1. Yours truly's course Cosmology: Course Web Site / Extended Syllabus
  2. CMB Astrophysics Research Program This is a Lawrence Berkeley Lab site reporting on George Smoot's group. The is a COBE site with images. Unless otherwise noted, the images can be used for non-commercial purposes.

  3. NASA WMAP The Wilkinson Microwave Anisotropy Probe site. Some good images. They are NASA images, and so public domain I believe. They ask that you credit NASA/WMAP Science Team when using the images.


  1. ../cosmol/cmb/cmb_cobe_spectrum.gif Cosmic Microwave Background (CMB) from COBE and other detectors.

    The plot is logarithmic on all three axes.

    The microwave band by one convention is redward of 0.1 cm; blueward is infrared (HZ-54).

    The data is excellently fit by a blackbody spectrum CMB T = 2.72548(57) K (Fixsen 2009) (see also Wikipedia: Cosmic microwave background radiation: Features).

    Credit: CMB Astrophysics Research Program: COBE site This is a Lawrence Berkeley Lab site reporting on George Smoot's group.

  2. ../cosmol/cmb/cmb_map_wmap.jpg Cosmic Microwave Background (CMB) all-sky map from WMAP circa 2003.

    Why is there no scale?

    The average temperature is 2.725+/-0.001 K.

    The colors code deviations in micro-Kelvins: dark blue (-200), green (0), red (+200).

    Credit: NASA/WMAP Science Team.

  3. ../cosmol/cmb/cmb_powerspectrum_wmap.gif Cosmic Microwave Background (CMB) power spectrum from WMAP (2003).

    But rather vaguely, the top plot shows of frequency of hot and cold spots of various angular sizes on the sky (FK-652--653). Large spots are on the left; small spots on the right.

    The data points come from the WMAP satellite and other detectors.

    The curve is fit to the data???---but with how many free parameters---of what is called a scale-invariant power spectrum which is a prediction of most inflation models irregardless of the details of the inflation mechanism (CL-263,265,274--275; Gr-309).

    The fact that inflation predicted the observations is an astonishing triumph of the inflation idea.

    It does NOT prove inflation, but it certainly strongly supports it.

    Credit: NASA/WMAP Science Team.

  4. An Aristotelian Cartoon of the Cosmos The image is, I think, a 19th century pastiche.
  5. Cosmic Microwave Background (CMB)
  6. The Epicycle Idea
  7. Presocratic Philosophers The first philosopical cosmologists.


  1. ``Evolution of the Ionizing Background and the Epoch of Reionization from the Spectra of z~6 Quasars'' Fan, et al. 2002, AJ, 123, 1247, astro-ph/0111184. The theory paper stating why reionization happens at about z=6.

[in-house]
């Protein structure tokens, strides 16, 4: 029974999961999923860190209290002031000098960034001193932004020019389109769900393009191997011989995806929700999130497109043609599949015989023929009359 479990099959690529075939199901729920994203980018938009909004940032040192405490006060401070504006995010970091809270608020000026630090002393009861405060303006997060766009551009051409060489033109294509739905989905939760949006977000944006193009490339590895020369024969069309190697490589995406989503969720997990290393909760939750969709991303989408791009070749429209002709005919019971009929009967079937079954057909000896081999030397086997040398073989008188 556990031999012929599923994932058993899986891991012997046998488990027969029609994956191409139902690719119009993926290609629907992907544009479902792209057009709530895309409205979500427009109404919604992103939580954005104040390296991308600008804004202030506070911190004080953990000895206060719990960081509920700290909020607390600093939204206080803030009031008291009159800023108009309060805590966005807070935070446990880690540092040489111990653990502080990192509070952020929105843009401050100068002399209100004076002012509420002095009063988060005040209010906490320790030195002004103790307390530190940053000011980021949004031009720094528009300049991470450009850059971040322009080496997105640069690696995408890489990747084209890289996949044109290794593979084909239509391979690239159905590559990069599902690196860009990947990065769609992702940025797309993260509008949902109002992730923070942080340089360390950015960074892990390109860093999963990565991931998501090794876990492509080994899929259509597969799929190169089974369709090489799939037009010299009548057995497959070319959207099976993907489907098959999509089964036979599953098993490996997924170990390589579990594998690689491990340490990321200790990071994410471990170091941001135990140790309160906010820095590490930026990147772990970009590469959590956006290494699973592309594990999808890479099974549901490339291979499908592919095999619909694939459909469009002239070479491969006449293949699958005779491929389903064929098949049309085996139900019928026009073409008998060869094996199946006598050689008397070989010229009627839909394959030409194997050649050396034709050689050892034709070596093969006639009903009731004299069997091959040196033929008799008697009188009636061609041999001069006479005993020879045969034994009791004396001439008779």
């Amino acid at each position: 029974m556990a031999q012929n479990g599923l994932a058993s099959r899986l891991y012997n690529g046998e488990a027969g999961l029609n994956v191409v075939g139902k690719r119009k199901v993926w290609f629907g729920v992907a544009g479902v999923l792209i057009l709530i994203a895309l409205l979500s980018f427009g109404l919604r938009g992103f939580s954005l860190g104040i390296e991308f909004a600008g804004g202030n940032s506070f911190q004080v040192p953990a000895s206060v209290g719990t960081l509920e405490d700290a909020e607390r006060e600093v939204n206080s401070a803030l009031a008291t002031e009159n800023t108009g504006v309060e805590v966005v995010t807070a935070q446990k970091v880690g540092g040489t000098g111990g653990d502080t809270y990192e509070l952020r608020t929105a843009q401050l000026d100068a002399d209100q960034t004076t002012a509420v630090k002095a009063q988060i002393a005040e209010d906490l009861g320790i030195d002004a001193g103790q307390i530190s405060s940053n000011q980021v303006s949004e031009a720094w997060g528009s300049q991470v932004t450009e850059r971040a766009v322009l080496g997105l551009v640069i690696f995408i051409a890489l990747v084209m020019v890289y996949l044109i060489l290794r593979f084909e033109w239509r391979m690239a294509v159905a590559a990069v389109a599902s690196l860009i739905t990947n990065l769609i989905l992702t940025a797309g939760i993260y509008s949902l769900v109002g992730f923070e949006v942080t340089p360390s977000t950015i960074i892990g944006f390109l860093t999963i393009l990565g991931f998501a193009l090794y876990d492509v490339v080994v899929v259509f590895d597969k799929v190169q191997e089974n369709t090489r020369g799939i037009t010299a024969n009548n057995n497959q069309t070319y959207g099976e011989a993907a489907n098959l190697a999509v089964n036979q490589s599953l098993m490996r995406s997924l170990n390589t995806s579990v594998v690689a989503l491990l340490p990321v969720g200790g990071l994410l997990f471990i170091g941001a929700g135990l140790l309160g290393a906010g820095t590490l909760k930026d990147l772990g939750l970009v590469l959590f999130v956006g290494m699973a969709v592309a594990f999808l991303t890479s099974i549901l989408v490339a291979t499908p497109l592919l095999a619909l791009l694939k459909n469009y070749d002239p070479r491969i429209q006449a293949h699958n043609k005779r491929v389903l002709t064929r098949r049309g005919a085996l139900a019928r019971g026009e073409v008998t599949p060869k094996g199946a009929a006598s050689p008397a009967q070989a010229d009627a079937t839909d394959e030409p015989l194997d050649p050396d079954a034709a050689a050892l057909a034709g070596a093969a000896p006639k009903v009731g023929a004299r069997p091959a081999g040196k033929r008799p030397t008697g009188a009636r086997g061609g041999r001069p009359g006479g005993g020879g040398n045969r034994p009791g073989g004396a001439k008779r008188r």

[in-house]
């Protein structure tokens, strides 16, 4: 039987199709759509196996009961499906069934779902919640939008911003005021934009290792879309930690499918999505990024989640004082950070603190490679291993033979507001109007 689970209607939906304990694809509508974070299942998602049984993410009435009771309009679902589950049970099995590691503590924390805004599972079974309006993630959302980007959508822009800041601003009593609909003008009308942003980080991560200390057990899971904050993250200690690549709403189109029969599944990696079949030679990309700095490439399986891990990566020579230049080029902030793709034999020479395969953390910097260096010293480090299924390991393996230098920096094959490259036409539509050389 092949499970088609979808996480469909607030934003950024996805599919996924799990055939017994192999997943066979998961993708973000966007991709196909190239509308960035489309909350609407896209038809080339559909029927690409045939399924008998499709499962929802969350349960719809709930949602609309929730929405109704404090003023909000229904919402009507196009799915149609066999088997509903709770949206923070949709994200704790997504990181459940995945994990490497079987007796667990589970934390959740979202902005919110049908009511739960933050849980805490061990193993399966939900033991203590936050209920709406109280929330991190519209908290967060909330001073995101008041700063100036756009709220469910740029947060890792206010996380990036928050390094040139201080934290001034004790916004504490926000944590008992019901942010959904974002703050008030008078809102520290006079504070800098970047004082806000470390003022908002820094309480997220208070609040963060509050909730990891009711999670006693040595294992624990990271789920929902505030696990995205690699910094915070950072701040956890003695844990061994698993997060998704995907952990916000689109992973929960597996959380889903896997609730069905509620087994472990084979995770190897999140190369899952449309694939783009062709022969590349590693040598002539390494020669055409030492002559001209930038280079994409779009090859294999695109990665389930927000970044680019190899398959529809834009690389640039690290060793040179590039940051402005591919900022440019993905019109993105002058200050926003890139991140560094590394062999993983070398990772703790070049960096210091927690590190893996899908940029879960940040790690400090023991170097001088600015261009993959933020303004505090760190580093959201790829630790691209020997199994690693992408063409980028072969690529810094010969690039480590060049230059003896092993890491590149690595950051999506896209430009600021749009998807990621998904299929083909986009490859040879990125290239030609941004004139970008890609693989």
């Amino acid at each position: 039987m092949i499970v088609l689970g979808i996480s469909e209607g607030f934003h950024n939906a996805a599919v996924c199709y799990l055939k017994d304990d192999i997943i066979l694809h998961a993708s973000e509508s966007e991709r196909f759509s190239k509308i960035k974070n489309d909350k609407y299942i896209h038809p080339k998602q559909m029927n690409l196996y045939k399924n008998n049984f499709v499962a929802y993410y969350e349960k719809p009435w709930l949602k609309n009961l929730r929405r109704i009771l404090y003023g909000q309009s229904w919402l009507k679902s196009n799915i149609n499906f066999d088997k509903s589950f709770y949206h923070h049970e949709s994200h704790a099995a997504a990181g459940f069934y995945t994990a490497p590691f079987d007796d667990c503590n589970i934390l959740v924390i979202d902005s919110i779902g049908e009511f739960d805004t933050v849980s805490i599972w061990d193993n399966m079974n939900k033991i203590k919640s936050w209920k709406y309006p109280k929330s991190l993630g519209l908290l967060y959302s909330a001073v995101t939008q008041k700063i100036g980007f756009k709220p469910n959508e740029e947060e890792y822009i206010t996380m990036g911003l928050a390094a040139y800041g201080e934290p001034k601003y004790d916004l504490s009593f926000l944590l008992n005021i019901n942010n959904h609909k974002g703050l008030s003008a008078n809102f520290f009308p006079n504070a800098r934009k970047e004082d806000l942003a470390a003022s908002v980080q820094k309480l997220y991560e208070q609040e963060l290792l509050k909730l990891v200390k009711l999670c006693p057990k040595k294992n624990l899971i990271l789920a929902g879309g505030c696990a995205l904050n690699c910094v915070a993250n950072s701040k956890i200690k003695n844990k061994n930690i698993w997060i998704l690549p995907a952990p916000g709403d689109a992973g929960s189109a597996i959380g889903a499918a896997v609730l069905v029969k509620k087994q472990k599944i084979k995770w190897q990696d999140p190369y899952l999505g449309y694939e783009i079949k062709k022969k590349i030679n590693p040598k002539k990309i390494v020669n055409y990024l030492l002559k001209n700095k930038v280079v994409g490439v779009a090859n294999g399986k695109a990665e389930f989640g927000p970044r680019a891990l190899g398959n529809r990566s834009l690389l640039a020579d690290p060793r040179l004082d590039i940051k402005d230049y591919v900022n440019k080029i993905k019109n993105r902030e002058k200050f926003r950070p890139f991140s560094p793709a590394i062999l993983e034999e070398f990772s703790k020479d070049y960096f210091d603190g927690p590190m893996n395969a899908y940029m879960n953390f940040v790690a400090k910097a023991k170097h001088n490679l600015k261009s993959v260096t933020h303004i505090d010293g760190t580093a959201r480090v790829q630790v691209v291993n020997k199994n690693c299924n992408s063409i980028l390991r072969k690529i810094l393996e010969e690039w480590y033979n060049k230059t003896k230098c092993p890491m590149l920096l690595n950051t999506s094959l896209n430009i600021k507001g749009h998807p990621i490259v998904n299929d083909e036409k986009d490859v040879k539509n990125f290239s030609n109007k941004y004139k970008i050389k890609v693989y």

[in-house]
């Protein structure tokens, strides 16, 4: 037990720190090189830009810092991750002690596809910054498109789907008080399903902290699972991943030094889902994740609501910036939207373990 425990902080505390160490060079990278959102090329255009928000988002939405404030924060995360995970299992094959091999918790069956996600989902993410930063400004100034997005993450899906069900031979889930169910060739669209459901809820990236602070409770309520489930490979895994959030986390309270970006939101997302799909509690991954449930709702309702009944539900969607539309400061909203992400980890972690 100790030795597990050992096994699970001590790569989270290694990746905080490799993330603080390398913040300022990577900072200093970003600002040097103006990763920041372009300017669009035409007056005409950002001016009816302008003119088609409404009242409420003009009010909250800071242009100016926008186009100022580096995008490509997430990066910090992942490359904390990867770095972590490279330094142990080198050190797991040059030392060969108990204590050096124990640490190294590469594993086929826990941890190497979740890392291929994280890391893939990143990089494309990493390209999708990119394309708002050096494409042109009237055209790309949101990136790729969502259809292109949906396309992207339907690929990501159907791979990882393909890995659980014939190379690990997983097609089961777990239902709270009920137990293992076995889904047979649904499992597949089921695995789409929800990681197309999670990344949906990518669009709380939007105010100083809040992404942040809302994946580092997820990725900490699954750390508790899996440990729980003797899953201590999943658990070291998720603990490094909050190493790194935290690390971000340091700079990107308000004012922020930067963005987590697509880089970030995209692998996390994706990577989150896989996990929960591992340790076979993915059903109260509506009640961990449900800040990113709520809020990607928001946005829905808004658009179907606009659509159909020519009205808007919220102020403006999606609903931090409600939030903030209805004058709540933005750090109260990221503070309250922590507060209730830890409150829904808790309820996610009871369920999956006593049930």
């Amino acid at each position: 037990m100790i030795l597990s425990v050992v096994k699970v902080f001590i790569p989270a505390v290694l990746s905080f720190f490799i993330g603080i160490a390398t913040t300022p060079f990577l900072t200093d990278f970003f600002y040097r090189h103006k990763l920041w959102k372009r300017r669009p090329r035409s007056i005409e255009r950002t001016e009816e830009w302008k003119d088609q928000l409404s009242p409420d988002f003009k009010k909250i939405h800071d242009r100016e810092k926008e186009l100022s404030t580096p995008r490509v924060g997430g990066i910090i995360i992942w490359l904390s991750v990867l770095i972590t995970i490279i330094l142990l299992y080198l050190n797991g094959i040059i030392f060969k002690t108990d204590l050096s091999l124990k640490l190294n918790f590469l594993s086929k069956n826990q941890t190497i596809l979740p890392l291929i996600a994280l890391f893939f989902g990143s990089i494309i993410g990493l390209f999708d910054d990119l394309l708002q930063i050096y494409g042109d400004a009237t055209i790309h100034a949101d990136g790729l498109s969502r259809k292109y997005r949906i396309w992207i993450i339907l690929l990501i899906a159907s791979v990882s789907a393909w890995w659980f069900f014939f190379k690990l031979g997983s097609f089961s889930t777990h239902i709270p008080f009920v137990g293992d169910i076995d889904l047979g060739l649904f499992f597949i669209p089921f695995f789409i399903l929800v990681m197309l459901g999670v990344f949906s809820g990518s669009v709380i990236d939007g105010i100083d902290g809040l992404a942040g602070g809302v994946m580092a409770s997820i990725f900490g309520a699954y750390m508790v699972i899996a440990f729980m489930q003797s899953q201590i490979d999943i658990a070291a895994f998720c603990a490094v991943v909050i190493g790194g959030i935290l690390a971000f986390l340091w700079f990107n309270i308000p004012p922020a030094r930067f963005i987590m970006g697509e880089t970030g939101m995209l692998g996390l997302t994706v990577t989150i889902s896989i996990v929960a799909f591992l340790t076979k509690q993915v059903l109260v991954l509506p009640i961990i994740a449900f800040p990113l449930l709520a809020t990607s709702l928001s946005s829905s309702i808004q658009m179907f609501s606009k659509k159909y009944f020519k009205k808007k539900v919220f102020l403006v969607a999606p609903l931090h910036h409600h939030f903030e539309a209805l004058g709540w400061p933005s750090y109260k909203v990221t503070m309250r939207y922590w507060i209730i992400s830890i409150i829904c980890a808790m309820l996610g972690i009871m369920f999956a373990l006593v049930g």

2. ``The phase coherence of extragalactic light II: why the curvature of space must be precisely zero'' Lieu, R., Mittaz, J.P.D., & Hamilton, L. W. 2003, ApJL, submitted, astro-ph/0308305. These guys claim GR and current observations require that Omega=1 exactly. This is way beyond the flatness demand of infation.
  3. ``Do We Live in a Vanilla Universe? Theoretical Perspectives on WMAP'' Easther, R. 2003, in CIPANP 2003, astro-ph/0308160. An almost intelligible, short paper about what WMAP means now. Inflation looks good, but all classes of inflation are still possible.
  4. ``Supersymmetric Dark Matter with GLAST'' Lionetto, A. 2003, in Proceedings (Frascati physics series) of the "Incontro Nazionale di Astrofisica delle Alte Energie", in press, astro-ph/0308092. Well from gamma-rays measured by GRO EGRET it seems there is evidence for neutralino pair annihilation---neutralinos being a dark matter canditate. ``The Emergent Universe: An Explicit Construction'' Ellis, G. F. R., et al. 2003, gr-qc/0307112. I wish I understood more---or even something. But it seems a closed, finite inflationary cosmology is possible that avoids initial singularities if you fine-tune. Once again one has argue philosophical points of view in the absence of a way to break the time-barrier of the Big Bang. I wonder if inflation cosmology is analogous to Ptolemaic epicycle modeling---initially alluring, but ultimately a dead end. But what's the alternative.
  5. ``Ancient Origins of a Modern Anthropic Cosmological Argument'' Cirkovic, M. M. 2003, Astronomical and Astrophysical Transactions, in print, astro-ph/0307564. Very mildly interesting. A nice quote from Eddington.
  6. ``Early Cosmology and Fundamental Physics'' De Vega, H. 2003, Proceedings of the 9th Chalonge School in Astrofundamental Physics, Palermo, September 2002, NATO ASI (somewhere: Kluwer). A brief pedagogical introduction. In a remote sense I sort of have a hint of what is going on. 2003jul29
  7. ``The Dark Age of the Universe'' Miralda-Escude, J. 2003, Science, 300, 1904, astro-ph/0307396. A good short review on the Dark Age and Reionization. 2003jul26
Papers: the old way which is too tedious to keep up